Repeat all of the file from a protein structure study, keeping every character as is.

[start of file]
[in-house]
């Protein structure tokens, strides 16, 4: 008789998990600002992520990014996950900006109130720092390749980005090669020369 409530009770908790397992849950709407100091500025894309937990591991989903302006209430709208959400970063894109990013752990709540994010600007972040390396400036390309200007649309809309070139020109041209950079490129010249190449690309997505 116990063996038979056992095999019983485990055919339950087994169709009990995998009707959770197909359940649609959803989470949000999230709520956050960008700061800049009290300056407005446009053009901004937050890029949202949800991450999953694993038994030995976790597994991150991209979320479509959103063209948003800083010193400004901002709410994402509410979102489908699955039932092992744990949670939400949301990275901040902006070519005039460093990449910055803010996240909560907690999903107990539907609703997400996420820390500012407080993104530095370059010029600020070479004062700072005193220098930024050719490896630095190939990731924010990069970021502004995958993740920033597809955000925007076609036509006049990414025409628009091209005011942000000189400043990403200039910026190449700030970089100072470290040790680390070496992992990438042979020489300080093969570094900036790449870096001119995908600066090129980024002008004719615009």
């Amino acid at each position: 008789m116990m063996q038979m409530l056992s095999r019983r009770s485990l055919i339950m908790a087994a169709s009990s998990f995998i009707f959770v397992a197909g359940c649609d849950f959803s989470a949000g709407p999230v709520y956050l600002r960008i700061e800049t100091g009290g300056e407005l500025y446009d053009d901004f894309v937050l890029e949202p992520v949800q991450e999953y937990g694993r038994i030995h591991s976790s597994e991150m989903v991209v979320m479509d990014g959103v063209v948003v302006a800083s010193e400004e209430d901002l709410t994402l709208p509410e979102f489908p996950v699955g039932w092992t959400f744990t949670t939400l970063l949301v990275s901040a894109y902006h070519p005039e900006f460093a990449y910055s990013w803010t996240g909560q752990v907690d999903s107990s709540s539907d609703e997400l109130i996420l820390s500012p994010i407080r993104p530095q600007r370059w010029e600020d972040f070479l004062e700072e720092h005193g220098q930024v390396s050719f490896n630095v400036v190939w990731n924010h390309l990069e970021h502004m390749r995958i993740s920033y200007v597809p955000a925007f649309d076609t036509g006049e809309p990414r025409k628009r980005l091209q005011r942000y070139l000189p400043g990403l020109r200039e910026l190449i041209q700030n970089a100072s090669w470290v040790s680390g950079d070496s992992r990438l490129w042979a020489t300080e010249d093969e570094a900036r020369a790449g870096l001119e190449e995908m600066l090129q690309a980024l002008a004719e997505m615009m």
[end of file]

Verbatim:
[in-house]
């Protein structure tokens, strides 16, 4: 008789998990600002992520990014996950900006109130720092390749980005090669020369 409530009770908790397992849950709407100091500025894309937990591991989903302006209430709208959400970063894109990013752990709540994010600007972040390396400036390309200007649309809309070139020109041209950079490129010249190449690309997505 116990063996038979056992095999019983485990055919339950087994169709009990995998009707959770197909359940649609959803989470949000999230709520956050960008700061800049009290300056407005446009053009901004937050890029949202949800991450999953694993038994030995976790597994991150991209979320479509959103063209948003800083010193400004901002709410994402509410979102489908699955039932092992744990949670939400949301990275901040902006070519005039460093990449910055803010996240909560907690999903107990539907609703997400996420820390500012407080993104530095370059010029600020070479004062700072005193220098930024050719490896630095190939990731924010990069970021502004995958993740920033597809955000925007076609036509006049990414025409628009091209005011942000000189400043990403200039910026190449700030970089100072470290040790680390070496992992990438042979020489300080093969570094900036790449870096001119995908600066090129980024002008004719615009």
């Amino acid at each position: 008789m116990m063996q038979m409530l056992s095999r019983r009770s485990l055919i339950m908790a087994a169709s009990s998990f995998i009707f959770v397992a197909g359940c649609d849950f959803s989470a949000g709407p999230v709520y956050l600002r960008i700061e800049t100091g009290g300056e407005l500025y446009d053009d901004f894309v937050l890029e949202p992520v949800q991450e999953y937990g694993r038994i030995h591991s976790s597994e991150m989903v991209v979320m479509d990014g959103v063209v948003v302006a800083s010193e400004e209430d901002l709410t994402l709208p509410e979102f489908p996950v699955g039932w092992t959400f744990t949670t939400l970063l949301v990275s901040a894109y902006h070519p005039e900006f460093a990449y910055s990013w803010t996240g909560q752990v907690d999903s107990s709540s539907d609703e997400l109130i996420l820390s500012p994010i407080r993104p530095q600007r370059w010029e600020d972040f070479l004062e700072e720092h005193g220098q930024v390396s050719f490896n630095v400036v190939w990731n924010h390309l990069e970021h502004m390749r995958i993740s920033y200007v597809p955000a925007f649309d076609t036509g006049e809309p990414r025409k628009r980005l091209q005011r942000y070139l000189p400043g990403l020109r200039e910026l190449i041209q700030n970089a100072s090669w470290v040790s680390g950079d070496s992992r990438l490129w042979a020489t300080e010249d093969e570094a900036r020369a790449g870096l001119e190449e995908m600066l090129q690309a980024l002008a004719e997505m615009m």